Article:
by Miles Cook
Get started with foundational info for better performance with your vintage or
late-model American special-interest car
If you're looking to modify your car for better performance, here are a few basics you'll want to know. In this blog post, we will discuss the basics of upgrading the GM, Ford and Dodge cars we work on at JBA Speed Shop for better performance and provide some tips to help you get started. We'll look at a few key areas from engine mods to suspension upgrades. So if you're ready to take your old or new, muscle car or pony car to the next level, let's take a look.
One of the more significant aspects of modifying your car for higher performance is the engine. There are a variety of ways you can upgrade it to increase power and efficiency. For example, you can install a supercharger or also a turbocharger in more radical applications. Many supercharger systems also include an air-to-water or air-to-air intercooler as well as higher-capacity fuel injectors to supply the required additional fuel that will be needed under boost. A cold-air intake is also an economical way to get started with later-model cars like 1986-to-current EFI-equipped 4.6 and pushrod/Coyote 5.0 Mustangs or 1985-and-newer GM cars like Camaros and Corvettes.
In addition, free-flowing headers and high-quality custom-built or aftermarket exhaust systems for both early- and late-model cars, respectively, will also be of benefit. They will allow less restriction and better overall performance in the whole powerband. Keep in mind, these are just a few of the many options available when it comes to engine upgrades. Doing added research to figure out which upgrades will best suit your car and how you drive it is also always a good idea.
Another important area to focus on when modifying your car for better performance is the suspension. This is because the suspension affects everything in how well your car handles. By upgrading even the basics like shocks, springs and sway bars, one can dramatically improve the way a car feels on the road. If you're planning on doing any somewhat more serious backroad corner carving, then upgrading a car's suspension is a key element.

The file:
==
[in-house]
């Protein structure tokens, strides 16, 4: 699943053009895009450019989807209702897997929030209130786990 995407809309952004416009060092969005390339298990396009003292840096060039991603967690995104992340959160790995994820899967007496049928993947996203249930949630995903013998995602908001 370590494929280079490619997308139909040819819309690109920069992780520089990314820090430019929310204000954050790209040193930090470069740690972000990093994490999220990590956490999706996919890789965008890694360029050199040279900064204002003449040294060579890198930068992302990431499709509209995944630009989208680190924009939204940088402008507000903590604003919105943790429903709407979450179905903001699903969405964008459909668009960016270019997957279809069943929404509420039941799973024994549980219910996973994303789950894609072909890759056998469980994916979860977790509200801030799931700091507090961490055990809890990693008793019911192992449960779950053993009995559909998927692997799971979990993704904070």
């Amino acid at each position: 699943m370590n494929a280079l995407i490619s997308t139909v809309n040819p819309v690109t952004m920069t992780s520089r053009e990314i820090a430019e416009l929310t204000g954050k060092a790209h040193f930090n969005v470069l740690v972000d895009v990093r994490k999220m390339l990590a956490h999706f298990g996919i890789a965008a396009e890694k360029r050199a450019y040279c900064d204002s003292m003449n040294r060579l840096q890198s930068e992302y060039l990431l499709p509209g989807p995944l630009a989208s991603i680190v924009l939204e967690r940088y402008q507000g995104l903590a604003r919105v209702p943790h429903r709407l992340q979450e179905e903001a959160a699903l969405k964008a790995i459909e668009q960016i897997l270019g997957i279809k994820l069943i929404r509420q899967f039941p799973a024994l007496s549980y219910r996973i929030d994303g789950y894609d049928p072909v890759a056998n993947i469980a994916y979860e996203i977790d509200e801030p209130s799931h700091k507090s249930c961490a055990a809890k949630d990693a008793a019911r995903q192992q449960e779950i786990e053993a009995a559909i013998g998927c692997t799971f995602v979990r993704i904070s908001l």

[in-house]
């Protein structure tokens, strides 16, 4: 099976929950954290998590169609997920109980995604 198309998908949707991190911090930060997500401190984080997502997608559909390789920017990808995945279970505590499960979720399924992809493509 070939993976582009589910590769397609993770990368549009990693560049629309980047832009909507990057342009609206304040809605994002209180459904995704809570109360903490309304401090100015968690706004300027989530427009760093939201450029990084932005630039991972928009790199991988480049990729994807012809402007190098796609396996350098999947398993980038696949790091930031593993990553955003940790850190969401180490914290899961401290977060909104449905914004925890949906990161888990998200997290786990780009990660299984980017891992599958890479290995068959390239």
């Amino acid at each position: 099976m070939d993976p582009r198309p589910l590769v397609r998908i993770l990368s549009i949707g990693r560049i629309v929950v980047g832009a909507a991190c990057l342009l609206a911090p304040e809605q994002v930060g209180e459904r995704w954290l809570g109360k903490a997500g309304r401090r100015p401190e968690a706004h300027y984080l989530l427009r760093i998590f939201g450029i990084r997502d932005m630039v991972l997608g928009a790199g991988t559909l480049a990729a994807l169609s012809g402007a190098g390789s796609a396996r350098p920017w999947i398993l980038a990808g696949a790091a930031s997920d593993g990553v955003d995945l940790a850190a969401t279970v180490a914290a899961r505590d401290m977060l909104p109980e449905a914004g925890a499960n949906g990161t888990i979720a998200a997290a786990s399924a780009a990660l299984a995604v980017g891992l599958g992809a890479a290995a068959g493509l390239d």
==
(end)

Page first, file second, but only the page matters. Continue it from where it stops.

For example, the '69 Mustang shown above has a number of suspension upgrades including coil-over shocks/springs and a rack-and-pinion steering setup in front. In the rear it has mid-eye leaf springs, 1-inch lowering blocks and a rear antisway bar. It also has weld-in subframe connectors that dramatically strengthen the the car's overall unibody structure. Besides subframe connectors, an Export brace and a Monte Carlo bar are also very wise under hood upgrades that make cars such as vintage Mustangs handle considerably better.
Another component of classic/muscle cars and various street-performance makes and models one must consider is the ignition. Improvements here can include a new high-performance distributor to eliminate the archaic points and condenser in ancient stock units, a new and much better high-output coil and possibly a performance ignition box like an MSD-6AL for earlier 1960s- and 1970s-era cars. These upgrades will improve the overall performance of your engine and make it run better to be sure.